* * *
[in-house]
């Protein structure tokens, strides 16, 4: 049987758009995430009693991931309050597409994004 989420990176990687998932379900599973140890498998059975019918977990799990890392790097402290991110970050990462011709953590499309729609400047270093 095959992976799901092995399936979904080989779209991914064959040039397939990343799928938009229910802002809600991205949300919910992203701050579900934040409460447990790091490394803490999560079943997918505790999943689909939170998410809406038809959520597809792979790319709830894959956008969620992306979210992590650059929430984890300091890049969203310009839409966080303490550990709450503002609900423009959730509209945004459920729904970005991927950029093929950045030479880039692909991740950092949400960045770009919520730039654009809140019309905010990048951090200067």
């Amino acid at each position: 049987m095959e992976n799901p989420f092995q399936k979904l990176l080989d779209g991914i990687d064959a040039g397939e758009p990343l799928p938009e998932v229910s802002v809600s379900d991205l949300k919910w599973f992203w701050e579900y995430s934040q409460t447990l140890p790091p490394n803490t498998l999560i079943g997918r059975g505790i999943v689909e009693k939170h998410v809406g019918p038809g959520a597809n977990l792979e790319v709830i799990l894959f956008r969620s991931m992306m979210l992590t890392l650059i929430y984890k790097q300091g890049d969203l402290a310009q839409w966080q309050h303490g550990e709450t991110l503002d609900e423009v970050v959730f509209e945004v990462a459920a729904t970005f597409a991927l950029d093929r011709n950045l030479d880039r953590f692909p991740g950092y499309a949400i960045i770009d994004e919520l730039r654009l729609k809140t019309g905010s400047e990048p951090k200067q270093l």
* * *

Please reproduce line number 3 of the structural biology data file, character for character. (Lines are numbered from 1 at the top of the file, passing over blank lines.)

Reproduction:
């Amino acid at each position: 049987m095959e992976n799901p989420f092995q399936k979904l990176l080989d779209g991914i990687d064959a040039g397939e758009p990343l799928p938009e998932v229910s802002v809600s379900d991205l949300k919910w599973f992203w701050e579900y995430s934040q409460t447990l140890p790091p490394n803490t498998l999560i079943g997918r059975g505790i999943v689909e009693k939170h998410v809406g019918p038809g959520a597809n977990l792979e790319v709830i799990l894959f956008r969620s991931m992306m979210l992590t890392l650059i929430y984890k790097q300091g890049d969203l402290a310009q839409w966080q309050h303490g550990e709450t991110l503002d609900e423009v970050v959730f509209e945004v990462a459920a729904t970005f597409a991927l950029d093929r011709n950045l030479d880039r953590f692909p991740g950092y499309a949400i960045i770009d994004e919520l730039r654009l729609k809140t019309g905010s400047e990048p951090k200067q270093l």